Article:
Someone might think that `tough' is spelled `taff'.  No spell checker
without phonetic code will come to the idea that this might be `tough',
but a spell checker who knows that `taff' would be pronounced like
`tough' will make good suggestions to the user.  Another example could
be `funetik' and `phonetic'.

   From these examples you can see that the phonetic transformation
should not be too fussy and too precise.  If you implement a whole
phonetic dictionary as you can find it in books this will not be very
useful because then there could still be many characters differing from
the misspelled and the desired word.  What you should do if you
implement the phonetic transformation table is to reduce the number of
used letters to the only really necessary ones.

   Characters that sound similar should be reduced to one.  In the
English language for example `Z' sounds like `S' and that's why the
transformation rule `Z -> S' is present in the replacement table.  "PH
is spoken like "F and so we have a `PH -> F' rule.

   If you take a closer look you will even see that vowels sound very
similar in the English language: `contradiction', `cuntradiction',
`cantradiction' or `centradiction' in fact sound nearly the same, don't
they? Therefore the English phonetic replacement rules not only reduce
all vowels to one but even remove them all (removing is done by just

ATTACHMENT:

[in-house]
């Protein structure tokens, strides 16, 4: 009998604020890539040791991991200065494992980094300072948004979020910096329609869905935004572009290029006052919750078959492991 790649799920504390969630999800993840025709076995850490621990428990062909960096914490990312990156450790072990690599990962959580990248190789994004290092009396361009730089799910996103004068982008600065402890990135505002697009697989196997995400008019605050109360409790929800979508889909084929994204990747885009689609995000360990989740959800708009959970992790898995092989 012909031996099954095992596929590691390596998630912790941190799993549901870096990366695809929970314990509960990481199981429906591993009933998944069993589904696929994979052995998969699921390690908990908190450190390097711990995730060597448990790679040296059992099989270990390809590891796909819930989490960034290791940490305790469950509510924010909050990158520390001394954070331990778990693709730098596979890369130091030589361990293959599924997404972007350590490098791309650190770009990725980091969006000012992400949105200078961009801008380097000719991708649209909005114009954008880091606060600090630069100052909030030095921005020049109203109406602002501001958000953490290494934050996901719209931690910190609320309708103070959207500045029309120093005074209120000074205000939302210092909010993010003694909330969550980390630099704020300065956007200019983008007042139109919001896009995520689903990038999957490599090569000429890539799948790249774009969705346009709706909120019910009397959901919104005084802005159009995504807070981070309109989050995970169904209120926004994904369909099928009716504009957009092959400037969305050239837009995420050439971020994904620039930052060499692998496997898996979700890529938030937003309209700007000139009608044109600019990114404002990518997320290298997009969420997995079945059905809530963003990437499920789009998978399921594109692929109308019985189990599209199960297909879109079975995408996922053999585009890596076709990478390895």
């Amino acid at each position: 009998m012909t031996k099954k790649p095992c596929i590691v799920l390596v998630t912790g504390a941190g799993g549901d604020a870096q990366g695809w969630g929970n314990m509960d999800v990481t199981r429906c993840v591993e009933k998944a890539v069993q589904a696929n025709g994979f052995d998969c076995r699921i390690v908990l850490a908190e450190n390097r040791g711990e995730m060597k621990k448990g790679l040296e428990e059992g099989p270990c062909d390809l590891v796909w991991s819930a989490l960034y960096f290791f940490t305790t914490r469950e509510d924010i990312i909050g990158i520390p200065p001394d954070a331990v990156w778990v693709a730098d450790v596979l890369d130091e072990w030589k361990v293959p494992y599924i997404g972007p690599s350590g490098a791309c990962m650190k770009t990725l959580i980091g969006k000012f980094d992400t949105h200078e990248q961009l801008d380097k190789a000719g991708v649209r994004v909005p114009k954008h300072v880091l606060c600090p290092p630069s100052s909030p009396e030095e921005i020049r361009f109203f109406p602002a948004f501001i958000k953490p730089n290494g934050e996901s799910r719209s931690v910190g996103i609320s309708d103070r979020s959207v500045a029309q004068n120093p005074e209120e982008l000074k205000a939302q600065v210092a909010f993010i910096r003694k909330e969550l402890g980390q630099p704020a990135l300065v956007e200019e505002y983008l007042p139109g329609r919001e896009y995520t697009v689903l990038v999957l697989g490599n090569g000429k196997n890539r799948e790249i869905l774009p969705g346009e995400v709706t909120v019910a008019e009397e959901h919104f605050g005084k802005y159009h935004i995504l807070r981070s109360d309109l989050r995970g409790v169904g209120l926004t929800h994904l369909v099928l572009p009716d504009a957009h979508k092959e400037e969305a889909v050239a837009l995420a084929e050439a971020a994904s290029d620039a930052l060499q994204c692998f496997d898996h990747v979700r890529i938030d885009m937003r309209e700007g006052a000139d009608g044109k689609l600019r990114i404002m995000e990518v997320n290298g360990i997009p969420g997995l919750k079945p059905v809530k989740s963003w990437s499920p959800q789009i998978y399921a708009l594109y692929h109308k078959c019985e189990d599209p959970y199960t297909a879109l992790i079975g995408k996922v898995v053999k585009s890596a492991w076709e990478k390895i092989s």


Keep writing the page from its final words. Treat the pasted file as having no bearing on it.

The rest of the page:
setting up no rule for those letters).  The phonetic code of
"contradiction" is "KNTRTKXN" and if you try to read this
letter-monster loud you will hear that it still sound a bit like
`contradiction'.  You also see that "D" is transformed to "T" because
they nearly sound the same.

   If you think you have found a regularity you should _always_ take
your word list and `grep' for the corresponding regular expression you
want to make a transformation rule for.  An example: If you come to the
idea that all English words ending on `ough' sound like `AF' at the end
because you think of `enough' and `tough'.  If you then `grep' for the
corresponding regular expression by `grep -i ough$ wordlist' you will
see that the rule you wanted to set up is not correct because the rule
doesn't fit to words like `although' or `bough'.  So you have to define
your rule more precisely or you have to set up exceptions if the number